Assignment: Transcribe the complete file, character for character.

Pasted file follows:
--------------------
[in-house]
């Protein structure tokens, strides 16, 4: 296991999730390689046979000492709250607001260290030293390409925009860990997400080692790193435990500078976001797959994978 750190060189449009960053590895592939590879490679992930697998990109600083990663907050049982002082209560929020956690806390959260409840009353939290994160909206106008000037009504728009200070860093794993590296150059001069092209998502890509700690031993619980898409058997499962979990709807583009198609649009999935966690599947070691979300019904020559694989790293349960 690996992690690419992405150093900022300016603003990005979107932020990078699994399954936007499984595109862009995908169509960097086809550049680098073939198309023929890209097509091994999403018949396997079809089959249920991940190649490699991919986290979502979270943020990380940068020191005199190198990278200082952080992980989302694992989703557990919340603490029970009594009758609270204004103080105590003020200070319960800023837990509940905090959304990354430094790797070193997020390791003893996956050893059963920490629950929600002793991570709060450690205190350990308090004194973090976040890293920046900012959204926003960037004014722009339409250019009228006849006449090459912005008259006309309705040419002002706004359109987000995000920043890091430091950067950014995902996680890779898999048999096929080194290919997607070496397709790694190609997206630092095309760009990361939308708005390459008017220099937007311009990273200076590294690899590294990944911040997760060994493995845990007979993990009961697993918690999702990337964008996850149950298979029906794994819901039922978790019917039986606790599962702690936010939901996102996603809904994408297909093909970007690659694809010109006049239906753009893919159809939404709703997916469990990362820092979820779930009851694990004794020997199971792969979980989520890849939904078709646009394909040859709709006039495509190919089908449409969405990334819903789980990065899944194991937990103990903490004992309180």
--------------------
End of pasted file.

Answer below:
[in-house]
């Protein structure tokens, strides 16, 4: 296991999730390689046979000492709250607001260290030293390409925009860990997400080692790193435990500078976001797959994978 750190060189449009960053590895592939590879490679992930697998990109600083990663907050049982002082209560929020956690806390959260409840009353939290994160909206106008000037009504728009200070860093794993590296150059001069092209998502890509700690031993619980898409058997499962979990709807583009198609649009999935966690599947070691979300019904020559694989790293349960 690996992690690419992405150093900022300016603003990005979107932020990078699994399954936007499984595109862009995908169509960097086809550049680098073939198309023929890209097509091994999403018949396997079809089959249920991940190649490699991919986290979502979270943020990380940068020191005199190198990278200082952080992980989302694992989703557990919340603490029970009594009758609270204004103080105590003020200070319960800023837990509940905090959304990354430094790797070193997020390791003893996956050893059963920490629950929600002793991570709060450690205190350990308090004194973090976040890293920046900012959204926003960037004014722009339409250019009228006849006449090459912005008259006309309705040419002002706004359109987000995000920043890091430091950067950014995902996680890779898999048999096929080194290919997607070496397709790694190609997206630092095309760009990361939308708005390459008017220099937007311009990273200076590294690899590294990944911040997760060994493995845990007979993990009961697993918690999702990337964008996850149950298979029906794994819901039922978790019917039986606790599962702690936010939901996102996603809904994408297909093909970007690659694809010109006049239906753009893919159809939404709703997916469990990362820092979820779930009851694990004794020997199971792969979980989520890849939904078709646009394909040859709709006039495509190919089908449409969405990334819903789980990065899944194991937990103990903490004992309180």